Madrid - Real Madrid fans vividly showed their dissatisfaction, frantically waving white "goodbye" handkerchiefs and loudly jeering.
It was a clear message to coach Rafa Benitez: It's time for you to go.
Benitez's situation is becoming increasingly unbearable since a 4-0 loss to Barcelona at the Santiago Bernabeu Stadium on Saturday, and another setback could mean the end of the line.
Madrid president Florentino Perez also has been targeted by the club's demanding fans, but ultimately it will be Benitez who gets the blame for the team's recent struggles.
In the local media, there is already widespread talk about Benitez's replacement - Zinedine Zidane.
The name of the former France great, who is coaching Madrid's "B'' team in the third division, is certain to surface every time Madrid fails. Not that he is in a hurry to get promoted.
"I'm coaching Castilla now. Benitez is the coach of the first team and things are fine like that," the 43-year-old Zidane told Spanish media.
"I still have a long way to go."
Some fan have also called for the return of Italian coach Carlos Ancelotti, who helped Madrid win its 10th European title two seasons ago.
And there have been some reports that Fabio Capello, who is currently unemployed, could be the next in line.
For Benitez to have any chance of keeping his job, he needs to find a way to get Madrid back on track.
"We are all responsible and now we have to show unity in order to win the next game and give the fans something to be happy about, which is something we failed to do (against Barcelona)," the 55-year-old Benitez said.
"We need to get over this result and focus on the next match as soon as possible."
Things were just fine for the coach until two weeks ago, when Madrid lost for the first time in a Spanish league match at Sevilla. Madrid had been leading the league and was winning games with ease despite a series of injuries to its regular starters.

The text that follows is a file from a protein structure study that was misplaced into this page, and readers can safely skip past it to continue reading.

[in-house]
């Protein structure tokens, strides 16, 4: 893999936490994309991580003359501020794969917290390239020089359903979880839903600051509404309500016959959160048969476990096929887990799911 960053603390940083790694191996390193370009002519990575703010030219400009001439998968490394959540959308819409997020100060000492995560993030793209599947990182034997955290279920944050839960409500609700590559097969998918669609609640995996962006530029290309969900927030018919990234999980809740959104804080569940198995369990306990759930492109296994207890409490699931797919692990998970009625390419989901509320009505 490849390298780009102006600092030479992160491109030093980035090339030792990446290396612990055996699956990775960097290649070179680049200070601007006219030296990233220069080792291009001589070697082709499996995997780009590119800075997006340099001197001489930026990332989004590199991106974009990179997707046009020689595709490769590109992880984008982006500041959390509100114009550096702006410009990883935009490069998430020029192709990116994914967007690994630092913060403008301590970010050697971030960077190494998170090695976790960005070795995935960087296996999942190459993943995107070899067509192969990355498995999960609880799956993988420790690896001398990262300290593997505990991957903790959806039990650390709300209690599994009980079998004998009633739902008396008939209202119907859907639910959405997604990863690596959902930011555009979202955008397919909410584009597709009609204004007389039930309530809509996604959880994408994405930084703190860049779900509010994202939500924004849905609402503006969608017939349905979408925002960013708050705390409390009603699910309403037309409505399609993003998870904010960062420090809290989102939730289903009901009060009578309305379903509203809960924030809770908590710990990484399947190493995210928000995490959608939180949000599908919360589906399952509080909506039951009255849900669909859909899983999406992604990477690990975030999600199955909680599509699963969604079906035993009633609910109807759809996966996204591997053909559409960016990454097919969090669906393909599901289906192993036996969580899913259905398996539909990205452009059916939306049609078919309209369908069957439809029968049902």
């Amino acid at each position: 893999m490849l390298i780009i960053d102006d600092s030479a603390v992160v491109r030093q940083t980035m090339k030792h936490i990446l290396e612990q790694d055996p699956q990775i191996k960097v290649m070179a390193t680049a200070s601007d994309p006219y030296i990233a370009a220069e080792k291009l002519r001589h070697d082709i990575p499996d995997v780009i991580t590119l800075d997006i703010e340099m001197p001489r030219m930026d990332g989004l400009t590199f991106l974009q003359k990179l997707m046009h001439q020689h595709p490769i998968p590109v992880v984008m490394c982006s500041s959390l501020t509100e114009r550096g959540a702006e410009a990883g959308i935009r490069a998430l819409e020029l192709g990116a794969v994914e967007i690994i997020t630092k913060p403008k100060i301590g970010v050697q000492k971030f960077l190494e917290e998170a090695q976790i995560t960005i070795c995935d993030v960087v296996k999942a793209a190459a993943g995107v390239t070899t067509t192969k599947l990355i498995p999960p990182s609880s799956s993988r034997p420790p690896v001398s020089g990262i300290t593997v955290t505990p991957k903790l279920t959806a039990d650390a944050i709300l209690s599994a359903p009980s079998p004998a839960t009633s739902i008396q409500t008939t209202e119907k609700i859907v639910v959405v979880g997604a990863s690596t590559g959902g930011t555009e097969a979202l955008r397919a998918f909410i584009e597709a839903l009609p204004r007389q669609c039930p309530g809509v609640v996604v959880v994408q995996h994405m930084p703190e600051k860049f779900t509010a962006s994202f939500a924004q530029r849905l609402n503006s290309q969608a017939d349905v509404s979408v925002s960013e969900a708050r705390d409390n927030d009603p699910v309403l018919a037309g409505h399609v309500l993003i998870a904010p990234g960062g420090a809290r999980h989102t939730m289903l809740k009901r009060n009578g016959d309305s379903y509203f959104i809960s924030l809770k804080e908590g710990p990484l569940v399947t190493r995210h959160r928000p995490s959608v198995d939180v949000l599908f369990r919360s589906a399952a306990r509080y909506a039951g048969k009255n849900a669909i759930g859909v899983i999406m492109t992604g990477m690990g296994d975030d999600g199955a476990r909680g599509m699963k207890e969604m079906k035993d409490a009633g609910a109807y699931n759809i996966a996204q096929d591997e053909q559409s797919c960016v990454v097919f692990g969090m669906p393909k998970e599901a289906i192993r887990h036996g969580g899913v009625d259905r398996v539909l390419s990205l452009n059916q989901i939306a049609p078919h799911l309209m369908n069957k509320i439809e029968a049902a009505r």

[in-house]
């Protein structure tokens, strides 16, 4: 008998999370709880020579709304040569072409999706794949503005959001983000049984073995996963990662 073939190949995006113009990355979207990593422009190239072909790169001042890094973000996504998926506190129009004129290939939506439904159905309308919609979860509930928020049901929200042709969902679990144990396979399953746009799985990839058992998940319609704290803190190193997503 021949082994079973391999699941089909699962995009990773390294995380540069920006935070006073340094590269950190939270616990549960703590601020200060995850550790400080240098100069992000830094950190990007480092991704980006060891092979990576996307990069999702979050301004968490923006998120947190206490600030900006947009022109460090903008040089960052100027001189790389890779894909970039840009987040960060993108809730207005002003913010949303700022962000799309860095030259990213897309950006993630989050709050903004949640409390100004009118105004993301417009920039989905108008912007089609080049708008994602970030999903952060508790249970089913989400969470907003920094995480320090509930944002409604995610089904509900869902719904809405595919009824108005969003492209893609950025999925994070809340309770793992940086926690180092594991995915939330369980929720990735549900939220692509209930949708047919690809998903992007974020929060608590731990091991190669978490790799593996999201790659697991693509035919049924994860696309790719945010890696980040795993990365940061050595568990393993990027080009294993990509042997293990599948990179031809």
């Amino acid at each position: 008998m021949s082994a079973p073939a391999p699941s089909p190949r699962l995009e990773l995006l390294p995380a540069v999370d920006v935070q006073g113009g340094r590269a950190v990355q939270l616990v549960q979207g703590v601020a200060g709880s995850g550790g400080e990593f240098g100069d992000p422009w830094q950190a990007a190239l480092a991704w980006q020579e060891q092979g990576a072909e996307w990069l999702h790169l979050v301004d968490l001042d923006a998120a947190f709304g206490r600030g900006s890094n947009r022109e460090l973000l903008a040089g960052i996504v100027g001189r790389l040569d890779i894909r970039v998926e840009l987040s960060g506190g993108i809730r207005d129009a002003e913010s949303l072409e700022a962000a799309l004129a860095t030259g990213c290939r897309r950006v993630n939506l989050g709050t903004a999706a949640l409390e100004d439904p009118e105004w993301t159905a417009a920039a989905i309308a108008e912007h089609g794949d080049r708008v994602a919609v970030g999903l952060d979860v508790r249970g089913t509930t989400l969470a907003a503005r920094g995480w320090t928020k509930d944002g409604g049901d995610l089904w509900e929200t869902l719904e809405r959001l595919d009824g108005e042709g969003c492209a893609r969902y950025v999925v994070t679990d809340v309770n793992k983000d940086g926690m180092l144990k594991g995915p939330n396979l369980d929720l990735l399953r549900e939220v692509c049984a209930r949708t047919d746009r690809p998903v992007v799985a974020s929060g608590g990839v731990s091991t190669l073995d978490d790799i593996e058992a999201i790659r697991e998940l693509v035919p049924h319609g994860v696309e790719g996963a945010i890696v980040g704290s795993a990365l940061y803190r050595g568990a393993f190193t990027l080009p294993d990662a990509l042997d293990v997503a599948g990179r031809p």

It advanced to the knockout stage of the Champions League with two rounds to go, and is likely to finish first in its group ahead of Paris Saint-Germain.
Benitez defends himself by pointing to the team's numbers this season.
Madrid's only bad result prior to the consecutive losses was a home draw against Malaga, when goalkeeper Carlos Kameni was the man of the match after stopping everything Madrid's strikers threw at him.
Madrid had won four of its first five league games, outscoring opponents 14-1. It drew at Atletico Madrid 1-1, then won the next three matches by at least two goals.
Among the key players injured early in the season were Keylor Navas, Sergio Ramos, James Rodriguez, Gareth Bale and Karim Benzema. The game against Barcelona marked only the second time that Benitez had all of his players available.
After the Barcelona loss, many criticized Benitez for starting with a lineup that left the team too exposed. But before the game, others had criticized him for playing too defensively.
"With the match now over, we can clearly say that the lineup didn't work," said the coach, who was hired by Madrid less than six months ago. "I pick my teams by trying to manage the group as best as possible."
Many said Benitez lost control of the squad and that players were not fully behind him. Last week, the coach was forced to public deny rumors that some of the top players, including Cristiano Ronaldo, organized a meeting to demand changes in the team's tactics.
"We're always completely behind the coach," left back Marcelo said after Saturday's loss. "We're going to get ourselves out of this situation. We're not going to lose our heads, we're going to train hard and look at where we went wrong."
Madrid's next game is Wednesday at Shakhtar Donetsk in the Champions League.
The points will not mean much because Madrid is already through to the next round, but the game certainly will still be crucial for Benitez.